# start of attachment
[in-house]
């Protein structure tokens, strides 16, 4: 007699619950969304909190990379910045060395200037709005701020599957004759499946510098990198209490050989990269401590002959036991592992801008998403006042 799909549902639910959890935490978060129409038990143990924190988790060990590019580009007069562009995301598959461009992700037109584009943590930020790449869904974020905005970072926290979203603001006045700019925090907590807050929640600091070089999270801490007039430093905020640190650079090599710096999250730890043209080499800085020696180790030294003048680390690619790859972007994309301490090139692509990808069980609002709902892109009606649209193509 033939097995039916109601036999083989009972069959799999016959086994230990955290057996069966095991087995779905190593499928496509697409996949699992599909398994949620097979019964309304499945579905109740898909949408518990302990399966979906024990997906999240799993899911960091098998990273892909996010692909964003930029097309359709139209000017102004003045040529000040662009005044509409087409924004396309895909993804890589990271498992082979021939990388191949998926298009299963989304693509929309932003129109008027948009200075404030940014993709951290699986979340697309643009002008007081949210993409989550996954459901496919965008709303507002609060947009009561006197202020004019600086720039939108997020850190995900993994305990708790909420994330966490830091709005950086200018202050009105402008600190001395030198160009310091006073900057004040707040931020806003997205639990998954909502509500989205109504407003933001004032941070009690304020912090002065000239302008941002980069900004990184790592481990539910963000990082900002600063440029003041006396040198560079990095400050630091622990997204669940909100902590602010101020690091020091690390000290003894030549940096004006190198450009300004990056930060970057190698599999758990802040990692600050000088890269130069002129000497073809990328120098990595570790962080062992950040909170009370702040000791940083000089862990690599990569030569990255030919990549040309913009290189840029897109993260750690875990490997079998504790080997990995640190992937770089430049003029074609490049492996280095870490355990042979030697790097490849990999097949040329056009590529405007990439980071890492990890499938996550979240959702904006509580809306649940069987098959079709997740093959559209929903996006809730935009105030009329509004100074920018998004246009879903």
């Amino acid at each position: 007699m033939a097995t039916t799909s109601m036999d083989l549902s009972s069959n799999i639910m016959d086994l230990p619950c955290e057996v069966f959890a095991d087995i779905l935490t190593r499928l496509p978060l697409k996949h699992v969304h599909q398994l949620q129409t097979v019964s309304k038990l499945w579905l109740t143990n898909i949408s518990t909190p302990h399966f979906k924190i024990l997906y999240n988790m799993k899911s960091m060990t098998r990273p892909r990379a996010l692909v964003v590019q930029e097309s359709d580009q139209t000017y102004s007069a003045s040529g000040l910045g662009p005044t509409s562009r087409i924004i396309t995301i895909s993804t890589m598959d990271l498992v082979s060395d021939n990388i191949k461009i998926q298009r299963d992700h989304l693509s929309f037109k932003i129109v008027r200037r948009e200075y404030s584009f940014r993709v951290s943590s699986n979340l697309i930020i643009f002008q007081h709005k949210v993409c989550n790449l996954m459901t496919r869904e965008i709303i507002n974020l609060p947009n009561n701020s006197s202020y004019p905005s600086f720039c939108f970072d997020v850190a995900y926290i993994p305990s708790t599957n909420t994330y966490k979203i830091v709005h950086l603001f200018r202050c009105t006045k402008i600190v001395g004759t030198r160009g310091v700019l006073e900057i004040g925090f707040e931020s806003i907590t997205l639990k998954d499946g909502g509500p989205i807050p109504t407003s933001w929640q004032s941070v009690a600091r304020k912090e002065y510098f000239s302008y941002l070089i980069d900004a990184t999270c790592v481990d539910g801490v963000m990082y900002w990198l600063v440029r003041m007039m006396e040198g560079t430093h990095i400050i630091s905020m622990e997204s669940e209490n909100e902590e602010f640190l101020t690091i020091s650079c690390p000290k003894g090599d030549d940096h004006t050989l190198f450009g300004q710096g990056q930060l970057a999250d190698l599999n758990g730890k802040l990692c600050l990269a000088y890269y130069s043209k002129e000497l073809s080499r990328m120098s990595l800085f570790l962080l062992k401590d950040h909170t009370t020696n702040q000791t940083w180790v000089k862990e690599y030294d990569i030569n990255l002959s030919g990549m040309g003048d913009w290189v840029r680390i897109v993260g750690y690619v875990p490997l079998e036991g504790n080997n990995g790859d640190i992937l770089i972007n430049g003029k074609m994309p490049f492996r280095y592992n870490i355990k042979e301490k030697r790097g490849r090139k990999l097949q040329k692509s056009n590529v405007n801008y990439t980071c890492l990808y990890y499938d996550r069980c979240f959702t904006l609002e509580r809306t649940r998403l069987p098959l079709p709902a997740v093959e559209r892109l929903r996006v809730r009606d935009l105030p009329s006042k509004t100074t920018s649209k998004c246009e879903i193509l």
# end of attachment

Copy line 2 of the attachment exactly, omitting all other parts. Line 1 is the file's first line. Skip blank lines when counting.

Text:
């Protein structure tokens, strides 16, 4: 007699619950969304909190990379910045060395200037709005701020599957004759499946510098990198209490050989990269401590002959036991592992801008998403006042 799909549902639910959890935490978060129409038990143990924190988790060990590019580009007069562009995301598959461009992700037109584009943590930020790449869904974020905005970072926290979203603001006045700019925090907590807050929640600091070089999270801490007039430093905020640190650079090599710096999250730890043209080499800085020696180790030294003048680390690619790859972007994309301490090139692509990808069980609002709902892109009606649209193509 033939097995039916109601036999083989009972069959799999016959086994230990955290057996069966095991087995779905190593499928496509697409996949699992599909398994949620097979019964309304499945579905109740898909949408518990302990399966979906024990997906999240799993899911960091098998990273892909996010692909964003930029097309359709139209000017102004003045040529000040662009005044509409087409924004396309895909993804890589990271498992082979021939990388191949998926298009299963989304693509929309932003129109008027948009200075404030940014993709951290699986979340697309643009002008007081949210993409989550996954459901496919965008709303507002609060947009009561006197202020004019600086720039939108997020850190995900993994305990708790909420994330966490830091709005950086200018202050009105402008600190001395030198160009310091006073900057004040707040931020806003997205639990998954909502509500989205109504407003933001004032941070009690304020912090002065000239302008941002980069900004990184790592481990539910963000990082900002600063440029003041006396040198560079990095400050630091622990997204669940909100902590602010101020690091020091690390000290003894030549940096004006190198450009300004990056930060970057190698599999758990802040990692600050000088890269130069002129000497073809990328120098990595570790962080062992950040909170009370702040000791940083000089862990690599990569030569990255030919990549040309913009290189840029897109993260750690875990490997079998504790080997990995640190992937770089430049003029074609490049492996280095870490355990042979030697790097490849990999097949040329056009590529405007990439980071890492990890499938996550979240959702904006509580809306649940069987098959079709997740093959559209929903996006809730935009105030009329509004100074920018998004246009879903």